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Use Ergonomic Mice to Avoid Wrist Injuries

by Amanda Dawson July 22, 2015

Use Ergonomic Mice to Avoid Wrist Injuries

You may hardly pay attention to it, but you are actually doing so many things with your wrists. You need it to swing your tennis racket, type on a computer or laptop, make sure you can properly carry the baby, pick an object, etc.

So just imagine if your wrist gets injured. When that happens, your movements may be severely limited. Wouldn’t it then affect your overall health, lifestyle, relationship, job, and quality of life? For sure, the answer is a resounding yes.

Wrists can get injured for many reasons. When you fall, it is instinct to use your hands for balance. But the weight of the upper body can put a lot of strain on the wrist. You can be in a kitchen and suddenly hurt yourself with a knife, creating a wound in your wrist. Wrists can also get injured when you are playing sports or carrying heavy objects.

But one of the foremost reasons for injuring your wrists is repetitive motions. Two of the common wrist problems, tendinitis (inflammation of the tendons) and Carpal tunnel syndrome characterized by a pinched nerve, are caused by repetitive use of the wrists.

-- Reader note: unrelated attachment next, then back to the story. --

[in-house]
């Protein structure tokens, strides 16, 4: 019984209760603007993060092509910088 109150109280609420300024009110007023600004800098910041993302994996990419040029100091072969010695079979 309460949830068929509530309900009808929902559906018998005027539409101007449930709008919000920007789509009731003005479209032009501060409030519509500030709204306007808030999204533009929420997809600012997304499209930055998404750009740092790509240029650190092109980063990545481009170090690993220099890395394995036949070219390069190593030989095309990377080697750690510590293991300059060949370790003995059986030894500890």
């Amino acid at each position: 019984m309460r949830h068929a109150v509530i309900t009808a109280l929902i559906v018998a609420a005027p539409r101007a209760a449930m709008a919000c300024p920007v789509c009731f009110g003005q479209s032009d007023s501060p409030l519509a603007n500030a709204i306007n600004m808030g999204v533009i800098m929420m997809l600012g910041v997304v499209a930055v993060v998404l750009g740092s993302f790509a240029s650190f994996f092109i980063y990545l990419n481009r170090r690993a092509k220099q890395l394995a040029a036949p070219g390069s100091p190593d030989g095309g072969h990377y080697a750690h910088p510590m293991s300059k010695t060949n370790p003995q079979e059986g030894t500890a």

If you spend at least 3 hours a day holding a mouse or typing on a keyboard, then you are vulnerable to wrist injuries. While the best way to avoid the pain is to let your wrists rest for hours, you can support them when working.

Here is how to choose your mouse:

Define your activity.

A gamer’s mouse is different from an office mouse. The former should be comfortable to use for hours of clicking, which you do not necessarily do in an office setting (especially if you are already using a laptop).

Know your grip.

There are different types of grip as well. The most common is the palm grip, where the entire palm rests on the mouse, and you use it to move the device around. There is also the claw grip, where the palms still rest but the fingers form like a claw in front of the mouse. The last one is the finger grip, where the palms are not connected to the mouse, but fingers are used to use and move the device around.

Learn the parts of the mouse: hint extra buttons can be helpful.

These days, mice have become more sophisticated. For example, you will already come across those with scrollers in the middle or extra buttons. Some are wireless, which give your hand more freedom to move. There is also a mouse with joystick or a vertical mouse, where the palm goes around the device.

Do not forget to invest in accessories as well such as a mouse pad. Not only does it add more aesthetics into your workstation, but it also lessens the pressure you have to place on your mouse to make it move.

Lastly, do not be afraid to invest in a good mouse. Ergonomic mouse, for instance, can be more expensive than a regular one. But benefits far outweigh the costs.
Amanda Dawson
Amanda Dawson

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